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Absence of evidence for enhanced benefit of antibiotic therapy on recurrent acute rhinosinusitis episodes: a systematic review of the evidence base.

OBJECTIVE: To systematically review the evidence base on the effectiveness of short-course antibiotic therapy in adult patients with a recurrent episode of acute rhinosinusitis as part of a disease pattern on severity and duration of symptoms and recurrences.

DATA SOURCES: PubMed, EMBASE, and the Cochrane Library.

REVIEW METHODS: A comprehensive search was performed up to March 21, 2013. Articles reporting studies on the effects of short-course antibiotic therapy compared with placebo in patients with recurrent acute rhinosinusitis were included. For included articles, the design of reported studies was assessed for directness of evidence and risk of bias.

RESULTS: In total, 3473 unique publications were retrieved, of which 30 were considered eligible based on title and abstract screening. In addition, 8 eligible articles were retrieved using cross-reference checking. Based on full-text evaluation, none of the retrieved 38 articles satisfied our predefined selection criteria. They did not compare antibiotic treatment with placebo, excluded patients with recurrent acute rhinosinusitis, or did not report findings for a subgroup of patients with recurrent acute rhinosinusitis.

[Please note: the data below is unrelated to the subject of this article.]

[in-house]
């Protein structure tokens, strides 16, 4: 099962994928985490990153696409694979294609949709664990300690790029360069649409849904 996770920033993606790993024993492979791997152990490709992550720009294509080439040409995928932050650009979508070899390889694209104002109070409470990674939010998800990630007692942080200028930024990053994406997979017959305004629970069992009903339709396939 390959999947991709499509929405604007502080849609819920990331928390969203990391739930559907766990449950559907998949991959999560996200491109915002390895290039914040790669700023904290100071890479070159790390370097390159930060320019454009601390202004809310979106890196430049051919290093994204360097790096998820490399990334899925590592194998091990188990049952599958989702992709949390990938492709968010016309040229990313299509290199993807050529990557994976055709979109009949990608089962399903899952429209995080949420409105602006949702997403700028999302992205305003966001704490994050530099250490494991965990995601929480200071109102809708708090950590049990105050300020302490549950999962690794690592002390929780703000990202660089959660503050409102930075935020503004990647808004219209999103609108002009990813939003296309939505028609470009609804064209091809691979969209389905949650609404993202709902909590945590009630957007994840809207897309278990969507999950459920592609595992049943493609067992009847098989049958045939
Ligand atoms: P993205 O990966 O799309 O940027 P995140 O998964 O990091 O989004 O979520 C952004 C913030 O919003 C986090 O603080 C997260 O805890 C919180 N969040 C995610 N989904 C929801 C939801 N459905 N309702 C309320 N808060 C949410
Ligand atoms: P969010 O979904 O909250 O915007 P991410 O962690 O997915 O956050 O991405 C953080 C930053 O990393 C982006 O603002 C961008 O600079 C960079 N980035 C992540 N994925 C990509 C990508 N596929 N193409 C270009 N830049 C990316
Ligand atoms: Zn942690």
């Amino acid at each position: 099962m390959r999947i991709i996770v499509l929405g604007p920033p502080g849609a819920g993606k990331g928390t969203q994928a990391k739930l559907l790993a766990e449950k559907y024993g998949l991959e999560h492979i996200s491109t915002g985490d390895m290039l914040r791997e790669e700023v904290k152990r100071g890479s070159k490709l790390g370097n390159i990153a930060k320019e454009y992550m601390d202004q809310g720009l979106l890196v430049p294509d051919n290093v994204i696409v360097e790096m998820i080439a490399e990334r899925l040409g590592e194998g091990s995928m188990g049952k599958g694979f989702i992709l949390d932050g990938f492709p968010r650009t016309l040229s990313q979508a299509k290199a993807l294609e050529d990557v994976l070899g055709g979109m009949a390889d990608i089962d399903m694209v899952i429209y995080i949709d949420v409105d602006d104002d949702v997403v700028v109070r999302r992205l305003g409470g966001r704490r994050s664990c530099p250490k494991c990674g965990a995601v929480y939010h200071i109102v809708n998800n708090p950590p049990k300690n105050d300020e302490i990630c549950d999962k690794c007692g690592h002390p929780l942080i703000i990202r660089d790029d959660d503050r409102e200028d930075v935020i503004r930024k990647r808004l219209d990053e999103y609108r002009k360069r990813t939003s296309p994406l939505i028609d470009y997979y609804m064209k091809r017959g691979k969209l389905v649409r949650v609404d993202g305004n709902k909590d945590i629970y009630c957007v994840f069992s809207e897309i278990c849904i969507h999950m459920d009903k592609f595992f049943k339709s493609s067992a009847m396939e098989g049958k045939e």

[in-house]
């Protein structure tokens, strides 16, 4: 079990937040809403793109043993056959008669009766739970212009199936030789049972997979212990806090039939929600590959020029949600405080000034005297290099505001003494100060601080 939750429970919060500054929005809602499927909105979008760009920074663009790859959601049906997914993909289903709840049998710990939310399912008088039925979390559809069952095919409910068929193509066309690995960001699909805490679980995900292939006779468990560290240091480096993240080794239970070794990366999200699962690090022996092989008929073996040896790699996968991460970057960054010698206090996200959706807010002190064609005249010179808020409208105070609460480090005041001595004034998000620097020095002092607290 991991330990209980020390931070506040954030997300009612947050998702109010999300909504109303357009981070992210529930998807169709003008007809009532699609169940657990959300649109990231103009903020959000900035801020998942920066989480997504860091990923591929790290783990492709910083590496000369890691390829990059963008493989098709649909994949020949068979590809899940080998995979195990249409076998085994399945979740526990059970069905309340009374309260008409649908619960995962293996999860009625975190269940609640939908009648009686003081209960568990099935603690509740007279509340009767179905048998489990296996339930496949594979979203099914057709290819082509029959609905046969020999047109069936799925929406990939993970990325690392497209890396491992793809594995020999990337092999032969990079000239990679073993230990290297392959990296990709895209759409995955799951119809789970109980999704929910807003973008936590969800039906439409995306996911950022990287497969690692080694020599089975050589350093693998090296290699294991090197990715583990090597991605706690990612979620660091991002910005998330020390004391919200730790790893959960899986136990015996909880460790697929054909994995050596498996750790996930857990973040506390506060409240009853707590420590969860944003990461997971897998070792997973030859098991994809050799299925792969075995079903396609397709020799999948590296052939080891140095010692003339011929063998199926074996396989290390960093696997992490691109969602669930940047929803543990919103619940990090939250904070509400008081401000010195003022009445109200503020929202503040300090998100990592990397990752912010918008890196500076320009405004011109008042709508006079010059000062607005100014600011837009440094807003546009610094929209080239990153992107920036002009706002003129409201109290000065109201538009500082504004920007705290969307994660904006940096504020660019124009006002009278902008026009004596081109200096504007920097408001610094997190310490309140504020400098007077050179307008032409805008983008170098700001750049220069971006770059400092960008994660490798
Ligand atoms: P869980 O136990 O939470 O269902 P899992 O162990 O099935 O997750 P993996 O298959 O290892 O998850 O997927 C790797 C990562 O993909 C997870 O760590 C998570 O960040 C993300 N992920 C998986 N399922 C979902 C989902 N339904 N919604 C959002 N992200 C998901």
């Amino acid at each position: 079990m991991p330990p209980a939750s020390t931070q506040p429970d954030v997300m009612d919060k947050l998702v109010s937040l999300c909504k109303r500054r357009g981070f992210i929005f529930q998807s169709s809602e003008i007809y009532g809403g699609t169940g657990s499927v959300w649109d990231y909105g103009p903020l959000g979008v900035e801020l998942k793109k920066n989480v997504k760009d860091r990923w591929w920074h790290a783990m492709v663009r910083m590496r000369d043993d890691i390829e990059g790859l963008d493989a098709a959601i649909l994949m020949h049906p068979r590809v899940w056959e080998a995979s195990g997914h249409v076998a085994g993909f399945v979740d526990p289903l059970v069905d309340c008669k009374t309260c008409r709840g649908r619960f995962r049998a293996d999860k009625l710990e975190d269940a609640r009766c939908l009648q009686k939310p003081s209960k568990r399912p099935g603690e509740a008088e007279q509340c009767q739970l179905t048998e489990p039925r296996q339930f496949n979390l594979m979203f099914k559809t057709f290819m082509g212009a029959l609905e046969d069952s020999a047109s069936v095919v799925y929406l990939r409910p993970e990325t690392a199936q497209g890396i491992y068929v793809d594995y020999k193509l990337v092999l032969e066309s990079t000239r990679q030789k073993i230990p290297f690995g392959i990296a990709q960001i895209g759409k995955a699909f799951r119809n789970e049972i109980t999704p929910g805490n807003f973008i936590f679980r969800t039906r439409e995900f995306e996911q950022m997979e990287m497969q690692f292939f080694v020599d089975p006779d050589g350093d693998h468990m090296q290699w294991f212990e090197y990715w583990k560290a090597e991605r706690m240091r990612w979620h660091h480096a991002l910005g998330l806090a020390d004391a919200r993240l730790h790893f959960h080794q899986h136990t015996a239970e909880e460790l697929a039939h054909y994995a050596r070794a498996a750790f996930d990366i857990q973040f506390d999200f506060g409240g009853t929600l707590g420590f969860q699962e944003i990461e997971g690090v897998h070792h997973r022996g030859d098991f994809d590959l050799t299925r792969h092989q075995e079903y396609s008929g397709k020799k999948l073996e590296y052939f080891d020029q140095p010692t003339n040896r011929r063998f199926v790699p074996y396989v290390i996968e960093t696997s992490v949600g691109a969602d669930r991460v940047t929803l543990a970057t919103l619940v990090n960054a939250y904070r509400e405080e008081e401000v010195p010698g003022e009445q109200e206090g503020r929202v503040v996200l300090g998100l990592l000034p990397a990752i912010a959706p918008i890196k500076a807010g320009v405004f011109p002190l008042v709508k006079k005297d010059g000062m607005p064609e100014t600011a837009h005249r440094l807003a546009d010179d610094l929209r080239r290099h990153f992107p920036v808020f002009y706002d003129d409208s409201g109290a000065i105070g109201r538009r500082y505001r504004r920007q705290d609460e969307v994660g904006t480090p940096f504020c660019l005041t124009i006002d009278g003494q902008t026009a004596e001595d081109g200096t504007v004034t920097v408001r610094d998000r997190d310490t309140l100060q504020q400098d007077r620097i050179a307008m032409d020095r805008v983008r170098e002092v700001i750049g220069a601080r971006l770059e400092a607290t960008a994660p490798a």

CONCLUSION AND RECOMMENDATION: To date, there is no evidence available on differences in effect of antibiotic therapy in primary or sporadic and recurrent episodes of acute rhinosinusitis. As such, decisions for or against initial antibiotic therapy in patients with recurring episodes of acute rhinosinusitis should be based on the same criteria used in managing primary or sporadic episodes of uncomplicated acute rhinosinusitis.

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